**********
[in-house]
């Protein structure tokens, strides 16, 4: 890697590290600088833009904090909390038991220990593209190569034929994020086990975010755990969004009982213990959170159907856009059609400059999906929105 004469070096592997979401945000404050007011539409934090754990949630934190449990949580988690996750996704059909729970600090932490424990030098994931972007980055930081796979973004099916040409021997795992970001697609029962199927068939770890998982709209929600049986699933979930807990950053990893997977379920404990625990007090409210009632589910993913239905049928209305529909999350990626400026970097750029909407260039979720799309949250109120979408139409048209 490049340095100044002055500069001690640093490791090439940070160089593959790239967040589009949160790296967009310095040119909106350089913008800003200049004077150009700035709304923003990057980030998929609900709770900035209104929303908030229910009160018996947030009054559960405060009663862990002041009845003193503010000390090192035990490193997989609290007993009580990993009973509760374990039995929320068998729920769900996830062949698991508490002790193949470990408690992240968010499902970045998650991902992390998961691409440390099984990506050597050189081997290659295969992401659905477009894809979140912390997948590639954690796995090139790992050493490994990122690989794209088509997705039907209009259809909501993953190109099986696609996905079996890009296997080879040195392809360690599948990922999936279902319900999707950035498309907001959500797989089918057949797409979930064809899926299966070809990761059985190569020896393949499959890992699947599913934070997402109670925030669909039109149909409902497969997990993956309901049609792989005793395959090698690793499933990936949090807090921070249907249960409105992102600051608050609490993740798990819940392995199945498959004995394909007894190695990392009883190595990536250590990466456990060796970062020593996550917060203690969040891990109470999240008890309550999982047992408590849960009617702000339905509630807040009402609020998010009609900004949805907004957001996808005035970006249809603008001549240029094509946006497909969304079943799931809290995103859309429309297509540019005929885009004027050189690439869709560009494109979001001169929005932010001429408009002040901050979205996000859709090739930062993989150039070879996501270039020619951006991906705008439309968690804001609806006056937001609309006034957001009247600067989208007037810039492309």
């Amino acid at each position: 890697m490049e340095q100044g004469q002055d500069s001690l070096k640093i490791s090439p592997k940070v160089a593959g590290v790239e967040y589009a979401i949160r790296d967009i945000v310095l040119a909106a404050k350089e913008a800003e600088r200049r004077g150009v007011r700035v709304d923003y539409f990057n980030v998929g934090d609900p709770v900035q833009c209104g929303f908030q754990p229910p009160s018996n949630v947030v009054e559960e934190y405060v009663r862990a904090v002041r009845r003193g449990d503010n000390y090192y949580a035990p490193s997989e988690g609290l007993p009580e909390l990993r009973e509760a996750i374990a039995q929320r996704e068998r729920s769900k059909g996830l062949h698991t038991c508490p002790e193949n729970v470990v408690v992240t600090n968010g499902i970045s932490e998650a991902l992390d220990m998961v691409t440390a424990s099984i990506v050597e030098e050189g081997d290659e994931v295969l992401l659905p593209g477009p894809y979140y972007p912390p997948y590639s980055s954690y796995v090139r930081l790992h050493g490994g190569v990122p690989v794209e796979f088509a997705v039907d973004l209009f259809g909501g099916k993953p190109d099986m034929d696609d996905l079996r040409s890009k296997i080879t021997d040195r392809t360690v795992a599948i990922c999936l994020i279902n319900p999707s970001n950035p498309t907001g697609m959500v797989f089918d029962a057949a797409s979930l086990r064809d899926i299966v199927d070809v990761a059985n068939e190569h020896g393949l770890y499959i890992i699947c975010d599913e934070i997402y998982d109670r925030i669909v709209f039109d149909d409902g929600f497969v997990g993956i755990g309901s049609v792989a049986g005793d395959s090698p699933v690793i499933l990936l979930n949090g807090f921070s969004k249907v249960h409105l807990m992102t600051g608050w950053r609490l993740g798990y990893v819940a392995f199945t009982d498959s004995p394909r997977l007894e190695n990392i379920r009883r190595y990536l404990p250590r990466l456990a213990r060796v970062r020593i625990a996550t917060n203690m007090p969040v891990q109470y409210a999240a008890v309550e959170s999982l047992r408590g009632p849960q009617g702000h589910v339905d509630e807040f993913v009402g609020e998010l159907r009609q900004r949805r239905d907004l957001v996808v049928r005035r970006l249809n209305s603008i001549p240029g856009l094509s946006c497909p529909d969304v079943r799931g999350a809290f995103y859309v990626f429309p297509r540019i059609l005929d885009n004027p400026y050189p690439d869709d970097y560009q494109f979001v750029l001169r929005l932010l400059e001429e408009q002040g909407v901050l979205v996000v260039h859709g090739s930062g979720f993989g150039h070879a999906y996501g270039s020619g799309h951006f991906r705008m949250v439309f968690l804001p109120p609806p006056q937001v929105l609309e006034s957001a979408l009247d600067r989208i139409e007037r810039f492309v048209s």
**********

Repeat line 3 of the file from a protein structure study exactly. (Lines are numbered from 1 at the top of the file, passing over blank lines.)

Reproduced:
């Amino acid at each position: 890697m490049e340095q100044g004469q002055d500069s001690l070096k640093i490791s090439p592997k940070v160089a593959g590290v790239e967040y589009a979401i949160r790296d967009i945000v310095l040119a909106a404050k350089e913008a800003e600088r200049r004077g150009v007011r700035v709304d923003y539409f990057n980030v998929g934090d609900p709770v900035q833009c209104g929303f908030q754990p229910p009160s018996n949630v947030v009054e559960e934190y405060v009663r862990a904090v002041r009845r003193g449990d503010n000390y090192y949580a035990p490193s997989e988690g609290l007993p009580e909390l990993r009973e509760a996750i374990a039995q929320r996704e068998r729920s769900k059909g996830l062949h698991t038991c508490p002790e193949n729970v470990v408690v992240t600090n968010g499902i970045s932490e998650a991902l992390d220990m998961v691409t440390a424990s099984i990506v050597e030098e050189g081997d290659e994931v295969l992401l659905p593209g477009p894809y979140y972007p912390p997948y590639s980055s954690y796995v090139r930081l790992h050493g490994g190569v990122p690989v794209e796979f088509a997705v039907d973004l209009f259809g909501g099916k993953p190109d099986m034929d696609d996905l079996r040409s890009k296997i080879t021997d040195r392809t360690v795992a599948i990922c999936l994020i279902n319900p999707s970001n950035p498309t907001g697609m959500v797989f089918d029962a057949a797409s979930l086990r064809d899926i299966v199927d070809v990761a059985n068939e190569h020896g393949l770890y499959i890992i699947c975010d599913e934070i997402y998982d109670r925030i669909v709209f039109d149909d409902g929600f497969v997990g993956i755990g309901s049609v792989a049986g005793d395959s090698p699933v690793i499933l990936l979930n949090g807090f921070s969004k249907v249960h409105l807990m992102t600051g608050w950053r609490l993740g798990y990893v819940a392995f199945t009982d498959s004995p394909r997977l007894e190695n990392i379920r009883r190595y990536l404990p250590r990466l456990a213990r060796v970062r020593i625990a996550t917060n203690m007090p969040v891990q109470y409210a999240a008890v309550e959170s999982l047992r408590g009632p849960q009617g702000h589910v339905d509630e807040f993913v009402g609020e998010l159907r009609q900004r949805r239905d907004l957001v996808v049928r005035r970006l249809n209305s603008i001549p240029g856009l094509s946006c497909p529909d969304v079943r799931g999350a809290f995103y859309v990626f429309p297509r540019i059609l005929d885009n004027p400026y050189p690439d869709d970097y560009q494109f979001v750029l001169r929005l932010l400059e001429e408009q002040g909407v901050l979205v996000v260039h859709g090739s930062g979720f993989g150039h070879a999906y996501g270039s020619g799309h951006f991906r705008m949250v439309f968690l804001p109120p609806p006056q937001v929105l609309e006034s957001a979408l009247d600067r989208i139409e007037r810039f492309v048209s």